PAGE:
Which euery Noble Roman beares of you.Which every noble Roman bears of you.JC II.i.93
This is Trebonius.This is Trebonius.JC II.i.94.1
This, Decius Brutus.This, Decius Brutus.JC II.i.95.1
This, Caska; this, Cinna; and this, Metellus Cymber.This, Casca; this, Cinna; and this, Metellus Cimber.JC II.i.96
Shall I entreat a word? Shall I entreat a word?JC II.i.100
And let vs sweare our Resolution.And let us swear our resolution.JC II.i.113
But what of Cicero? Shall we sound him?But what of Cicero? Shall we sound him?JC II.i.141
I thinke he will stand very strong with vs.I think he will stand very strong with us.JC II.i.142
Then leaue him out.Then leave him out.JC II.i.152.2
Decius well vrg'd: I thinke it is not meet,Decius, well urged. I think it is not meetJC II.i.155
Marke Antony, so well belou'd of Casar,Mark Antony, so well beloved of Caesar,JC II.i.156
Should out-liue Casar, we shall finde of himShould outlive Caesar. We shall find of himJC II.i.157
A shrew'd Contriuer. And you know, his meanesA shrewd contriver; and you know his means,JC II.i.158
If he improue them, may well stretch so farreIf he improve them, may well stretch so farJC II.i.159
As to annoy vs all: which to preuent,As to annoy us all; which to prevent,JC II.i.160
Let Antony and Casar fall together.Let Antony and Caesar fall together.JC II.i.161
Yet I feare him,Yet I fear him;JC II.i.183.2
For in the ingrafted loue he beares to Casar.For in the ingrafted love he bears to Caesar – JC II.i.184
The Clocke hath stricken three.The clock hath stricken three.JC II.i.192.2
But it is doubtfull yet,But it is doubtful yet,JC II.i.193.2
Whether Casar will come forth to day, or no:Whether Caesar will come forth today or no;JC II.i.194
For he is Superstitious growne of late,For he is superstitious grown of late,JC II.i.195
Quite from the maine Opinion he held once,Quite from the main opinion he held onceJC II.i.196
Of Fantasie, of Dreames, and Ceremonies:Of fantasy, of dreams, and ceremonies.JC II.i.197
It may be, these apparant Prodigies,It may be these apparent prodigies,JC II.i.198
The vnaccustom'd Terror of this night,The unaccustomed terror of this night,JC II.i.199
And the perswasion of his Augurers,And the persuasion of his augurersJC II.i.200
May hold him from the Capitoll to day.May hold him from the Capitol today.JC II.i.201
Nay, we will all of vs, be there to fetch him.Nay, we will all of us be there to fetch him.JC II.i.212
The morning comes vpon's: / Wee'l leaue you Brutus,The morning comes upon's; we'll leave you, Brutus.JC II.i.221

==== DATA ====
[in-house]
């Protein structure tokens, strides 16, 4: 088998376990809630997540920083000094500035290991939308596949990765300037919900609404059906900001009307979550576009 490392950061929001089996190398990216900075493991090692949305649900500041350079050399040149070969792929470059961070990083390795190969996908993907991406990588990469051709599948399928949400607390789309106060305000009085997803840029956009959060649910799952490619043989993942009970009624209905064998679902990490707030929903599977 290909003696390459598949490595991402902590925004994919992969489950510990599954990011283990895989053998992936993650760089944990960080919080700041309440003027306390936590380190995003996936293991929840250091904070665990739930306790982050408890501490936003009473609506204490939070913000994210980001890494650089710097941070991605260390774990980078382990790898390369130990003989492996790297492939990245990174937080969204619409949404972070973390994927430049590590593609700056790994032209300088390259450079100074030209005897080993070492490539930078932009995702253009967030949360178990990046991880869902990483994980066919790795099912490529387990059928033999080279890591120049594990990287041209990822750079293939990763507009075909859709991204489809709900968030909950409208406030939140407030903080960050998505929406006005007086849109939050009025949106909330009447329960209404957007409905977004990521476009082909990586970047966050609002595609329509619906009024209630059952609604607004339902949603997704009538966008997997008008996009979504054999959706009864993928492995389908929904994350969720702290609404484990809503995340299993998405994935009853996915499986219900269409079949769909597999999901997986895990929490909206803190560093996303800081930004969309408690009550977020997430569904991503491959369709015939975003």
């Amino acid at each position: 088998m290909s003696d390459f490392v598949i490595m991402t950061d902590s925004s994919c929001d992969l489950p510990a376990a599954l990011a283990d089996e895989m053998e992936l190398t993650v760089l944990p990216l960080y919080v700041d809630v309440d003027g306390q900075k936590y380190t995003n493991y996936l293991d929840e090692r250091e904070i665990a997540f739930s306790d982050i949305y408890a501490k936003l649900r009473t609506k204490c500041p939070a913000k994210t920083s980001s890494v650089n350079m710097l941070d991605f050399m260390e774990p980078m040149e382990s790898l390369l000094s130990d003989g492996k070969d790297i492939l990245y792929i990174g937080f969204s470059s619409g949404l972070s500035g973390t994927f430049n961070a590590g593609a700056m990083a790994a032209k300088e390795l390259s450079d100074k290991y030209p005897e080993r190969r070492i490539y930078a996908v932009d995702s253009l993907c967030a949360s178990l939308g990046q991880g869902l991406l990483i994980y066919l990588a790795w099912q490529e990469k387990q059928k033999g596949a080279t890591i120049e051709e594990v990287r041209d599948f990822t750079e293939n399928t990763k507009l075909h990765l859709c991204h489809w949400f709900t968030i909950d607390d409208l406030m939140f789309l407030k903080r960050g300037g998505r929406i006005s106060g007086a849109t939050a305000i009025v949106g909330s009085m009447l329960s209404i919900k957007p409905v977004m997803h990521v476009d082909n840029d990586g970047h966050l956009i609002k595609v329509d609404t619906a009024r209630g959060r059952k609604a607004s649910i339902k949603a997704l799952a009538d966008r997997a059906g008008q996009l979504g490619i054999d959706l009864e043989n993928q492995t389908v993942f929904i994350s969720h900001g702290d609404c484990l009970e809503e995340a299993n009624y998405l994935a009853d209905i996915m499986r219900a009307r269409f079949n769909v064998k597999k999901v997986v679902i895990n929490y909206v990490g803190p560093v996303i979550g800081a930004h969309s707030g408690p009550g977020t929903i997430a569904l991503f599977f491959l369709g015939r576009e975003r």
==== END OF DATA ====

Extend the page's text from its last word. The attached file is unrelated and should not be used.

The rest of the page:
And Friends disperse your selues; but all rememberAnd, friends, disperse yourselves; but all rememberJC II.i.222
What you haue said, and shew your selues true Romans.What you have said, and show yourselves true Romans.JC II.i.223
What, vrge you your Petitions in the street?What, urge you your petitions in the street?JC III.i.11
Come to the Capitoll.Come to the Capitol.JC III.i.12
What enterprize Popillius?What enterprise, Popilius?JC III.i.14.1
He wisht to day our enterprize might thriue:He wished today our enterprise might thrive.JC III.i.16
I feare our purpose is discouered.I fear our purpose is discovered.JC III.i.17
Caska be sodaine, for we feare preuention.Casca, be sudden, for we fear prevention.JC III.i.19
Brutus what shall be done? If this be knowne,Brutus, what shall be done? If this be known,JC III.i.20
Cassius or Casar neuer shall turne backe,Cassius or Caesar never shall turn back,JC III.i.21
For I will slay my selfe.For I will slay myself.JC III.i.22.1
Trebonius knowes his time: for look you BrutusTrebonius knows his time; for look you, Brutus,JC III.i.25
He drawes Mark Antony out of the way.He draws Mark Antony out of the way.JC III.i.26
Pardon Casar: Casar pardon:Pardon, Caesar; Caesar, pardon;JC III.i.55.2
As lowe as to thy foote doth Cassius fall,As low as to thy foot doth Cassius fall,JC III.i.56
To begge infranchisement for Publius Cymber.To beg enfranchisement for Publius Cimber.JC III.i.57
Some to the common Pulpits, and cry outSome to the common pulpits, and cry out,JC III.i.80
Liberty, Freedome, and Enfranchisement.‘ Liberty, freedom, and enfranchisement!’JC III.i.81
And leaue vs Publius, least that the peopleAnd leave us, Publius, lest that the people,JC III.i.92
Rushing on vs, should do your Age some mischiefe.Rushing on us, should do your age some mischief.JC III.i.93
Where is Antony?Where is Antony?JC III.i.96.1
Why he that cuts off twenty yeares of life,Why, he that cuts off twenty years of lifeJC III.i.101
Cuts off so many yeares of fearing death.Cuts off so many years of fearing death.JC III.i.102
Stoop then, and wash. How many Ages henceStoop then, and wash. How many ages henceJC III.i.111
Shall this our lofty Scene be acted ouer,Shall this our lofty scene be acted over,JC III.i.112
In State vnborne, and Accents yet vnknowne?In states unborn, and accents yet unknown!JC III.i.113
So oft as that shall be,So oft as that shall be,JC III.i.116.2
So often shall the knot of vs be call'd,So often shall the knot of us be calledJC III.i.117
The Men that gaue their Country liberty.The men that gave their country liberty.JC III.i.118
I, euery man away.Ay, every man away.JC III.i.119.2
Brutus shall leade, and we will grace his heelesBrutus shall lead, and we will grace his heelsJC III.i.120
With the most boldest, and best hearts of Rome.With the most boldest and best hearts of Rome.JC III.i.121
I wish we may: But yet haue I a mindeI wish we may: but yet have I a mindJC III.i.144
That feares him much: and my misgiuing stillThat fears him much; and my misgiving stillJC III.i.145
Falles shrewdly to the purpose.Falls shrewdly to the purpose.JC III.i.146